AP NEWS

Road rage suspect held in Florida

August 18, 2018

A Fort Wayne man wanted in a deadly road rage Aug. 6 was living in a tent at a campground on the Florida Panhandle when the law caught up with him.

Brandon M. Cook, 27, drove 900 miles from the spot on U.S. 30 where he allegedly beat 60-year-old Orlando Fernandez last week after the two argued in traffic. Fernandez later died of heart failure.

Cook was arrested about 8:50 p.m. Thursday in Panama City Beach, after U.S. marshals told police that he might be there, according to an incident report from the Bay County Sheriff’s Office. Marshals said Cook was driving a green motorcycle with an Indiana license plate.

The sheriff’s office worked with U.S. marshals to set up surveillance at the campsite, and he was arrested within an hour, investigators announced Friday. The motorcycle was parked nearby.

“Law enforcement observed him when he began cooking a meal at the campsite,” a news release says.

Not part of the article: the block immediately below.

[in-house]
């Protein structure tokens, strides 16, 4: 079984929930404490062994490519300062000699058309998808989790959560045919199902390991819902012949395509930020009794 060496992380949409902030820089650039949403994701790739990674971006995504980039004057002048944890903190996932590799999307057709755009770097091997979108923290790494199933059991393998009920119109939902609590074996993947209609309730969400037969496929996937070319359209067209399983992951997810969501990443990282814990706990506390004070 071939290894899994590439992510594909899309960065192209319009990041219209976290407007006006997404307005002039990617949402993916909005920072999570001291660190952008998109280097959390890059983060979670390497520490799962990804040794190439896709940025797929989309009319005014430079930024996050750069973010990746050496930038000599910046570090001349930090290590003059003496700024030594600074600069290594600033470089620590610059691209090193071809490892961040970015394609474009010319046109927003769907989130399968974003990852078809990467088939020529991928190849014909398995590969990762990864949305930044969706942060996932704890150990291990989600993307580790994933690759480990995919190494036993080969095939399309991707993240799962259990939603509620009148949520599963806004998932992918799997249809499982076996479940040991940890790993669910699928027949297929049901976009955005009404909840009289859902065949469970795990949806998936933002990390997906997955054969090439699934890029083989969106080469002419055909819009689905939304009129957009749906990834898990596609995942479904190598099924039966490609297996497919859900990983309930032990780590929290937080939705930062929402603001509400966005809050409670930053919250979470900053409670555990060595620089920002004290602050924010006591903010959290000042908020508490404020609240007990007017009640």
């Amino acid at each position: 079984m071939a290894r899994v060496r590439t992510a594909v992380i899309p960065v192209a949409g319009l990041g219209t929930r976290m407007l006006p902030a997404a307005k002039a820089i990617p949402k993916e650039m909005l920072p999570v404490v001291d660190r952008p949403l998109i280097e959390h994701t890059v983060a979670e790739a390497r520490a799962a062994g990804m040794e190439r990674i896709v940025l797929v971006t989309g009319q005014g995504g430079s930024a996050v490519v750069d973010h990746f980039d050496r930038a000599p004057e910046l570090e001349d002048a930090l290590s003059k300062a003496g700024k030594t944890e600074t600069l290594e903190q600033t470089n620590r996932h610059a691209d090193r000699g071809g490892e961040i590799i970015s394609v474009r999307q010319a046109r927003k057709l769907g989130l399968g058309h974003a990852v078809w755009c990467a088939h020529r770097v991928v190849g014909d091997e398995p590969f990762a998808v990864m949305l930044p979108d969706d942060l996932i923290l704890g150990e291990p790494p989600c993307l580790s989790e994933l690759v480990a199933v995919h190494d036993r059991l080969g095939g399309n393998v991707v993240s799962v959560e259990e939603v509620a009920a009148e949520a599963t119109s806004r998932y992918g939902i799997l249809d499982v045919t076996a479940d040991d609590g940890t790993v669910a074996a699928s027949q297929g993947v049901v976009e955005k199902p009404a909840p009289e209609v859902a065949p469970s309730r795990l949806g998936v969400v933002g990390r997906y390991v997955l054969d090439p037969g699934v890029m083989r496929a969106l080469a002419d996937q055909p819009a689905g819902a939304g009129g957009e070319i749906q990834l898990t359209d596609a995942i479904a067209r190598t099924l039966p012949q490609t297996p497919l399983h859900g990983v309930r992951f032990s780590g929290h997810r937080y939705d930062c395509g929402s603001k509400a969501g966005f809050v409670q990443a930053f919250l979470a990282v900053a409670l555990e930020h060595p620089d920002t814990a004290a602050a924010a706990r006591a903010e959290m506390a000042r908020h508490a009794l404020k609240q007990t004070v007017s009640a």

Cook, who is charged with involuntary manslaughter in Fernandez’s death, is in jail in Panama City. It is not clear when he will be sent to Fort Wayne.

Fernandez was driving a Ford Mustang east on U.S. 30 in front of Cook, who was in a 2003 Dodge Ram, when a witness saw the pickup hit its brakes twice and then move to the driver’s side of Fernandez’s car, according to a probable cause affidavit. The two men got out of their vehicles, and the witness told police he saw the man later identified as Cook punch Fernandez “4-5 times in the face,” leaving him bloodied.

He got back into the truck and drove off, the witness told police.

Cook’s girlfriend told investigators Fernandez “brake checked them” and “flipped them off” before the alleged attack. She told police Cook knew Fernandez had died and went “on the run,” the affidavit alleges.

Cook was born in Orange Park, Florida, a town of about 8,400 people near Jacksonville on the state’s east coast, the incident report shows. Orange Park is about 280 miles from Raccoon River Campground, where Cook was arrested. 

He faces up to six years in prison if he is convicted on the involuntary manslaughter charge.

mleblanc@jg.net

AP RADIO
Update hourly